During community feedback, resident Ed Harrison raised issues with the location of the parcel. His specific concern is the nature of Pope Road, which he said has special requirements for any work done to it since it falls outside both Chapel Hill and Durham jurisdiction.

Harrison added the area has already seen an influx of traffic over the years— something a new residential development would worsen.

“Pope Road is outside your town limits, it’s outside Durham city limits, and there’s very little that can be done for it,” Harrison stated.

JoAnna Pomerantz, a lifelong resident of Chapel Hill, said she’s proud to be part of a community that fought to preserve its “small-town charm” and green space.

“Sadly that feel is slowly disappearing with every new large multi-development on every free corner we have left,” Pomerantz said. “The traffic and appearance is that of a large city like Raleigh and we’re creating developments for residents who don’t end up living here, but only staying for a little bit before they move on.”

Pomerantz further stated the council shouldn’t be rezoning the outskirts of town to look more like downtown development.

Council member Jess Anderson commented she likes the inclusion of the diverse type of housing, although that it can still be workshopped, but that it should be amenable to connecting to the town’s transit system. She stressed thinking about how it becomes a “complete neighborhood.”

“If we don’t build more housing, I don’t think it’s going to be the future we want either,” she said. “I think we have to think about the trade-offs. Change is hard, but not changing is even harder. We don’t want to be an unaffordable bedroom community.”  

‘A sea of parking among big buildings’

In another stab at Chapel Hill’s missing middle-class residents, the council reviewed another housing development along Barbee Chapel Road. Micheal Skena, Regional Director of Acquisitions and Development for Toll Brothers, said his company is also targeting early career professionals on what he labeled a “very buildable site.”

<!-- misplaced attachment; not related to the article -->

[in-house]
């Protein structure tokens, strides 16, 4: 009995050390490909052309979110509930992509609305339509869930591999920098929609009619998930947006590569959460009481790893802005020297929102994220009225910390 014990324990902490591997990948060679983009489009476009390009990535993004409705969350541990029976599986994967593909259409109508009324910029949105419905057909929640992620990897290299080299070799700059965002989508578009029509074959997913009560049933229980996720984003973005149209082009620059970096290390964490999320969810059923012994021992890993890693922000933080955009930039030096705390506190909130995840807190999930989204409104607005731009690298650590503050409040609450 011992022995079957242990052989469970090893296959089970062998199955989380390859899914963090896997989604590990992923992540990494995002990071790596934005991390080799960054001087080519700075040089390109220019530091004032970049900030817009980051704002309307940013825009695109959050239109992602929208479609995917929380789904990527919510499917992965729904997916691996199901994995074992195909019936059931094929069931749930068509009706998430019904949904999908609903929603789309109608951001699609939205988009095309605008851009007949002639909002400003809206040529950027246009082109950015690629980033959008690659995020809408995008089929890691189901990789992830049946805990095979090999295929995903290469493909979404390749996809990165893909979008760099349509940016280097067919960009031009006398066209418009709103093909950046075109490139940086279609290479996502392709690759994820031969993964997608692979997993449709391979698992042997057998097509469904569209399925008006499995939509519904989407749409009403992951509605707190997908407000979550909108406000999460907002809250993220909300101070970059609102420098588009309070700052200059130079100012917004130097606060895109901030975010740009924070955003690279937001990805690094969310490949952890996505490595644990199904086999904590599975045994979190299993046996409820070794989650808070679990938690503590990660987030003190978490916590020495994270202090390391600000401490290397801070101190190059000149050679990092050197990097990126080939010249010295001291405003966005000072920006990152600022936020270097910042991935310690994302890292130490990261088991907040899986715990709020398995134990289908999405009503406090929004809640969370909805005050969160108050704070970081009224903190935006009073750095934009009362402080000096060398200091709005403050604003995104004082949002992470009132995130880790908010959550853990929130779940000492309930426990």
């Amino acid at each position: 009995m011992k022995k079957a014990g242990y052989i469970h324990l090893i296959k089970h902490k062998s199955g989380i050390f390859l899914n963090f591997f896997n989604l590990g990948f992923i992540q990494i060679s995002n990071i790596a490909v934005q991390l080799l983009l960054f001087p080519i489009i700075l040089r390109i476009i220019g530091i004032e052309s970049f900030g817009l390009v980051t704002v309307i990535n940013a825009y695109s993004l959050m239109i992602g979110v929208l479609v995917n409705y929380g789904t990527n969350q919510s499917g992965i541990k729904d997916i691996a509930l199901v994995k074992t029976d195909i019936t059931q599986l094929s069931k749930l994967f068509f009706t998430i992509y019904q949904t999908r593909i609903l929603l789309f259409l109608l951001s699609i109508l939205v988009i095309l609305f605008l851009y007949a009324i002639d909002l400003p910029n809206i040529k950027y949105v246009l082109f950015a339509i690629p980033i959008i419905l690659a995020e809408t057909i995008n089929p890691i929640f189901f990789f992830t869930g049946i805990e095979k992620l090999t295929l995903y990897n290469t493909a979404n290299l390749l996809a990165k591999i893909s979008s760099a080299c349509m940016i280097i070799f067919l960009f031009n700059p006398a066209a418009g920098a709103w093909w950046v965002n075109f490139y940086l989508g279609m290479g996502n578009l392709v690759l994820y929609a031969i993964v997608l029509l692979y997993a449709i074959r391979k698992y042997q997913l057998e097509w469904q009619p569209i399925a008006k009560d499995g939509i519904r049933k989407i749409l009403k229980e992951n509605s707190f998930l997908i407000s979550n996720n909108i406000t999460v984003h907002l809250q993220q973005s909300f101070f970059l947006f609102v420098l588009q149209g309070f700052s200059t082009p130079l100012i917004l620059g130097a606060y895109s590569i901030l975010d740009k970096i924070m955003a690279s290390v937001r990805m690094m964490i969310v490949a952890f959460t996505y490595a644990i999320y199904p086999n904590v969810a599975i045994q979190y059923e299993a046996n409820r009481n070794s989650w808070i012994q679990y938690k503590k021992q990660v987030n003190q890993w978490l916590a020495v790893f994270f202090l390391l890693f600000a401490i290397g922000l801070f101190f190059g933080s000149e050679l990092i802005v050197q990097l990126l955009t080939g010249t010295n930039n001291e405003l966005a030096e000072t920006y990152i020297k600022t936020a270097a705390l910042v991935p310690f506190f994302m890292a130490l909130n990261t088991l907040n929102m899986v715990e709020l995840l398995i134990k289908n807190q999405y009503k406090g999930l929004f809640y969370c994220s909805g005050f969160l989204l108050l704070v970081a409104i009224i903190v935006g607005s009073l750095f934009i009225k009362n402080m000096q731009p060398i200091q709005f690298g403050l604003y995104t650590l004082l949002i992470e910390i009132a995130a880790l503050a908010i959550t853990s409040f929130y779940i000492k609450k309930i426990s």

The 10.5-acre parcel has Toll Brothers vying to build over 300 multi-family dwelling units; 10% of the units will be affordable housing units split between 65% and 80% area median income (AMI).

Skena explained the developer’s hope for the project is to be one of a “multi-modal experience,” due to being along bus routes and proximity to downtown. The project is also located next to the proposed Hillmont development.

Besides hammering on a large amount of impervious surface at the property, and calls for more units to fall below 60% AMI, reducing parking was a recurring critique.

“We’d like to see something different than a sea of parking among big buildings,” Mayor Pam Hemminger remarked.

Other business handled by the council included:

  • Closing the evidentiary hearing and approving a special use permit modification for Fifth Third Bank at 1800 Fordham Blvd.;
  • Closing the legislative hearing and approving the conditional zoning modification for the Gimghoul Castle at 742 Gimghoul Road.